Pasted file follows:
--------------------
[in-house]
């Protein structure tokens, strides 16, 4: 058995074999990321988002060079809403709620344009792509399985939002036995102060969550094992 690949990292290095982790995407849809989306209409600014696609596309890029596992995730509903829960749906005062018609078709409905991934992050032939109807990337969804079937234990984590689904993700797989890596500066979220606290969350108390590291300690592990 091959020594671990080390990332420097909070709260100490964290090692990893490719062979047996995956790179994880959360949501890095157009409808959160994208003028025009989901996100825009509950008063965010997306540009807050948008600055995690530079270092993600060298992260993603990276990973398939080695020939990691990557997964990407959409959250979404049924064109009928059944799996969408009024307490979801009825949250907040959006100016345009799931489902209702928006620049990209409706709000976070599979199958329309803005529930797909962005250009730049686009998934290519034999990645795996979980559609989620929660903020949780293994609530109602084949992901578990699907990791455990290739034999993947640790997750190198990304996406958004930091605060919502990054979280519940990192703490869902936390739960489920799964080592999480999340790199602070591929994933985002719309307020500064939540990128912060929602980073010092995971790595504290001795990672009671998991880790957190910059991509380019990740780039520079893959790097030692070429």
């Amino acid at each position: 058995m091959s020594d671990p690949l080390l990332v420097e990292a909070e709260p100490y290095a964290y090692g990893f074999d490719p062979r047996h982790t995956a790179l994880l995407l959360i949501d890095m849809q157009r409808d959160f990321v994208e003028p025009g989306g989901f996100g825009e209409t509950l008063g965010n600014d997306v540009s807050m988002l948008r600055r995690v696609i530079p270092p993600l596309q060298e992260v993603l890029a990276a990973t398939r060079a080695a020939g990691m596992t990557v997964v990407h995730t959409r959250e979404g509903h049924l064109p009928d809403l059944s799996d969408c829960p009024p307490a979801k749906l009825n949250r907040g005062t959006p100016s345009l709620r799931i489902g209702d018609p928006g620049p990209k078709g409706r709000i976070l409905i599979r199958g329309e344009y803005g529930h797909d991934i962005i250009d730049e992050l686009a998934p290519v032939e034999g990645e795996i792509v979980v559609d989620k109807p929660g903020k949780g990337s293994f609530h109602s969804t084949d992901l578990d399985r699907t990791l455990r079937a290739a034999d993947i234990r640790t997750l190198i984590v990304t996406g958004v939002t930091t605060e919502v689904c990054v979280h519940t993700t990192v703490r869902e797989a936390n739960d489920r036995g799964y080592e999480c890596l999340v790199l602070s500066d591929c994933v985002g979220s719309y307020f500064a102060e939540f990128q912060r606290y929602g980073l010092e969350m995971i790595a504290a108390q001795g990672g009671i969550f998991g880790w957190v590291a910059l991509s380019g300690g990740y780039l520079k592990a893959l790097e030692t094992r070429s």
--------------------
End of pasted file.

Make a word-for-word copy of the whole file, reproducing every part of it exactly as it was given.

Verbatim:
[in-house]
């Protein structure tokens, strides 16, 4: 058995074999990321988002060079809403709620344009792509399985939002036995102060969550094992 690949990292290095982790995407849809989306209409600014696609596309890029596992995730509903829960749906005062018609078709409905991934992050032939109807990337969804079937234990984590689904993700797989890596500066979220606290969350108390590291300690592990 091959020594671990080390990332420097909070709260100490964290090692990893490719062979047996995956790179994880959360949501890095157009409808959160994208003028025009989901996100825009509950008063965010997306540009807050948008600055995690530079270092993600060298992260993603990276990973398939080695020939990691990557997964990407959409959250979404049924064109009928059944799996969408009024307490979801009825949250907040959006100016345009799931489902209702928006620049990209409706709000976070599979199958329309803005529930797909962005250009730049686009998934290519034999990645795996979980559609989620929660903020949780293994609530109602084949992901578990699907990791455990290739034999993947640790997750190198990304996406958004930091605060919502990054979280519940990192703490869902936390739960489920799964080592999480999340790199602070591929994933985002719309307020500064939540990128912060929602980073010092995971790595504290001795990672009671998991880790957190910059991509380019990740780039520079893959790097030692070429």
């Amino acid at each position: 058995m091959s020594d671990p690949l080390l990332v420097e990292a909070e709260p100490y290095a964290y090692g990893f074999d490719p062979r047996h982790t995956a790179l994880l995407l959360i949501d890095m849809q157009r409808d959160f990321v994208e003028p025009g989306g989901f996100g825009e209409t509950l008063g965010n600014d997306v540009s807050m988002l948008r600055r995690v696609i530079p270092p993600l596309q060298e992260v993603l890029a990276a990973t398939r060079a080695a020939g990691m596992t990557v997964v990407h995730t959409r959250e979404g509903h049924l064109p009928d809403l059944s799996d969408c829960p009024p307490a979801k749906l009825n949250r907040g005062t959006p100016s345009l709620r799931i489902g209702d018609p928006g620049p990209k078709g409706r709000i976070l409905i599979r199958g329309e344009y803005g529930h797909d991934i962005i250009d730049e992050l686009a998934p290519v032939e034999g990645e795996i792509v979980v559609d989620k109807p929660g903020k949780g990337s293994f609530h109602s969804t084949d992901l578990d399985r699907t990791l455990r079937a290739a034999d993947i234990r640790t997750l190198i984590v990304t996406g958004v939002t930091t605060e919502v689904c990054v979280h519940t993700t990192v703490r869902e797989a936390n739960d489920r036995g799964y080592e999480c890596l999340v790199l602070s500066d591929c994933v985002g979220s719309y307020f500064a102060e939540f990128q912060r606290y929602g980073l010092e969350m995971i790595a504290a108390q001795g990672g009671i969550f998991g880790w957190v590291a910059l991509s380019g300690g990740y780039l520079k592990a893959l790097e030692t094992r070429s």